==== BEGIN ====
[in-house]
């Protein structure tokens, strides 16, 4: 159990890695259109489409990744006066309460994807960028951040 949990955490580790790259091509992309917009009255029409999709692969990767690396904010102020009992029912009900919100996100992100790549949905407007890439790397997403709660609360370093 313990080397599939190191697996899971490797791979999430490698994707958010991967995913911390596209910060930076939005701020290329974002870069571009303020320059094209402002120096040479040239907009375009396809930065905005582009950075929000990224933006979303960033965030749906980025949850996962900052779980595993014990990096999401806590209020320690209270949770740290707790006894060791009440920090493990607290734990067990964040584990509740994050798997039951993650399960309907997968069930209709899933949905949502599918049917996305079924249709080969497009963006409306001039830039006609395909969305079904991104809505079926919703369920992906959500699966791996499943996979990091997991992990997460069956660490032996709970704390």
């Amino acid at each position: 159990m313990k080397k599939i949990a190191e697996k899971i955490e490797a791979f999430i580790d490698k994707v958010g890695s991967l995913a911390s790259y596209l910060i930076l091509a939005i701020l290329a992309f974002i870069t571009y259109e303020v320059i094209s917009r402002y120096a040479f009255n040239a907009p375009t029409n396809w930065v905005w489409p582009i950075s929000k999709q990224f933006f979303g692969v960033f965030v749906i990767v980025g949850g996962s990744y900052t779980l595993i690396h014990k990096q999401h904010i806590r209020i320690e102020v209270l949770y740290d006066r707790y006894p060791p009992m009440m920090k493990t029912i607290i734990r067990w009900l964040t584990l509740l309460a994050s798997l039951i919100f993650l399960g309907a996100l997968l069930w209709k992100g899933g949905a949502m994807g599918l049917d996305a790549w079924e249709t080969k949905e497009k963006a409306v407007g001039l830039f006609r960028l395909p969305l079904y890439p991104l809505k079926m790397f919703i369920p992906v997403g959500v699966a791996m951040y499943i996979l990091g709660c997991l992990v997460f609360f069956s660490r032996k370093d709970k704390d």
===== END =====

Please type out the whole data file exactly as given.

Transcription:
[in-house]
């Protein structure tokens, strides 16, 4: 159990890695259109489409990744006066309460994807960028951040 949990955490580790790259091509992309917009009255029409999709692969990767690396904010102020009992029912009900919100996100992100790549949905407007890439790397997403709660609360370093 313990080397599939190191697996899971490797791979999430490698994707958010991967995913911390596209910060930076939005701020290329974002870069571009303020320059094209402002120096040479040239907009375009396809930065905005582009950075929000990224933006979303960033965030749906980025949850996962900052779980595993014990990096999401806590209020320690209270949770740290707790006894060791009440920090493990607290734990067990964040584990509740994050798997039951993650399960309907997968069930209709899933949905949502599918049917996305079924249709080969497009963006409306001039830039006609395909969305079904991104809505079926919703369920992906959500699966791996499943996979990091997991992990997460069956660490032996709970704390």
């Amino acid at each position: 159990m313990k080397k599939i949990a190191e697996k899971i955490e490797a791979f999430i580790d490698k994707v958010g890695s991967l995913a911390s790259y596209l910060i930076l091509a939005i701020l290329a992309f974002i870069t571009y259109e303020v320059i094209s917009r402002y120096a040479f009255n040239a907009p375009t029409n396809w930065v905005w489409p582009i950075s929000k999709q990224f933006f979303g692969v960033f965030v749906i990767v980025g949850g996962s990744y900052t779980l595993i690396h014990k990096q999401h904010i806590r209020i320690e102020v209270l949770y740290d006066r707790y006894p060791p009992m009440m920090k493990t029912i607290i734990r067990w009900l964040t584990l509740l309460a994050s798997l039951i919100f993650l399960g309907a996100l997968l069930w209709k992100g899933g949905a949502m994807g599918l049917d996305a790549w079924e249709t080969k949905e497009k963006a409306v407007g001039l830039f006609r960028l395909p969305l079904y890439p991104l809505k079926m790397f919703i369920p992906v997403g959500v699966a791996m951040y499943i996979l990091g709660c997991l992990v997460f609360f069956s660490r032996k370093d709970k704390d």